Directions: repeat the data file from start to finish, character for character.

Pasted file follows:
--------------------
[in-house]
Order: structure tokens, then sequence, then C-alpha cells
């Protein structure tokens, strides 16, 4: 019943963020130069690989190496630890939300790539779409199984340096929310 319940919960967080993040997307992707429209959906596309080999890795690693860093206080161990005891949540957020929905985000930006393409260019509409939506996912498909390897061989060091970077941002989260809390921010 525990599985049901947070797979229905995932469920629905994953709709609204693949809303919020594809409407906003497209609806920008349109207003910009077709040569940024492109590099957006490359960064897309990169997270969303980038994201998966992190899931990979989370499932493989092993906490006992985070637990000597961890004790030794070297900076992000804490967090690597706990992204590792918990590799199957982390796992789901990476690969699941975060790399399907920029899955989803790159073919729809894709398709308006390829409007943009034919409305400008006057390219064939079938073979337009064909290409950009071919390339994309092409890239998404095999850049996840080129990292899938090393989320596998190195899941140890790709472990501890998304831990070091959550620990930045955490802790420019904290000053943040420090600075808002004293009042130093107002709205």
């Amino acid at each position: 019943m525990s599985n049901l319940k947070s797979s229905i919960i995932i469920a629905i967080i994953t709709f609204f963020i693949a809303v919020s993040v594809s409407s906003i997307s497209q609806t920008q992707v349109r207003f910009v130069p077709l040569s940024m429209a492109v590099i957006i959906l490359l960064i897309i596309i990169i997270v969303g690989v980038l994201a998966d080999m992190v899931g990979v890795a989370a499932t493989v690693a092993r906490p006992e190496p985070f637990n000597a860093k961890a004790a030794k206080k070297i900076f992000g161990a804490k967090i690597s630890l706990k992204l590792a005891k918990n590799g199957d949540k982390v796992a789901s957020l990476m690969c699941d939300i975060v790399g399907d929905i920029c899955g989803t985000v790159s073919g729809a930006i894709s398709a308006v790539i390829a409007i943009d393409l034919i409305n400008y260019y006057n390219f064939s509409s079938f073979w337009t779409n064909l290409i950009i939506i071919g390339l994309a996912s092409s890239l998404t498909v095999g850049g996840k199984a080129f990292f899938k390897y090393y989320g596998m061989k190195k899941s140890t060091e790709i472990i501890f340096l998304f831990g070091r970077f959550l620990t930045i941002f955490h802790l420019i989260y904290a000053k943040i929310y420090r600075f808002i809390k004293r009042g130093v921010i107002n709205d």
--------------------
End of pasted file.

[in-house]
Order: structure tokens, then sequence, then C-alpha cells
């Protein structure tokens, strides 16, 4: 019943963020130069690989190496630890939300790539779409199984340096929310 319940919960967080993040997307992707429209959906596309080999890795690693860093206080161990005891949540957020929905985000930006393409260019509409939506996912498909390897061989060091970077941002989260809390921010 525990599985049901947070797979229905995932469920629905994953709709609204693949809303919020594809409407906003497209609806920008349109207003910009077709040569940024492109590099957006490359960064897309990169997270969303980038994201998966992190899931990979989370499932493989092993906490006992985070637990000597961890004790030794070297900076992000804490967090690597706990992204590792918990590799199957982390796992789901990476690969699941975060790399399907920029899955989803790159073919729809894709398709308006390829409007943009034919409305400008006057390219064939079938073979337009064909290409950009071919390339994309092409890239998404095999850049996840080129990292899938090393989320596998190195899941140890790709472990501890998304831990070091959550620990930045955490802790420019904290000053943040420090600075808002004293009042130093107002709205």
């Amino acid at each position: 019943m525990s599985n049901l319940k947070s797979s229905i919960i995932i469920a629905i967080i994953t709709f609204f963020i693949a809303v919020s993040v594809s409407s906003i997307s497209q609806t920008q992707v349109r207003f910009v130069p077709l040569s940024m429209a492109v590099i957006i959906l490359l960064i897309i596309i990169i997270v969303g690989v980038l994201a998966d080999m992190v899931g990979v890795a989370a499932t493989v690693a092993r906490p006992e190496p985070f637990n000597a860093k961890a004790a030794k206080k070297i900076f992000g161990a804490k967090i690597s630890l706990k992204l590792a005891k918990n590799g199957d949540k982390v796992a789901s957020l990476m690969c699941d939300i975060v790399g399907d929905i920029c899955g989803t985000v790159s073919g729809a930006i894709s398709a308006v790539i390829a409007i943009d393409l034919i409305n400008y260019y006057n390219f064939s509409s079938f073979w337009t779409n064909l290409i950009i939506i071919g390339l994309a996912s092409s890239l998404t498909v095999g850049g996840k199984a080129f990292f899938k390897y090393y989320g596998m061989k190195k899941s140890t060091e790709i472990i501890f340096l998304f831990g070091r970077f959550l620990t930045i941002f955490h802790l420019i989260y904290a000053k943040i929310y420090r600075f808002i809390k004293r009042g130093v921010i107002n709205d």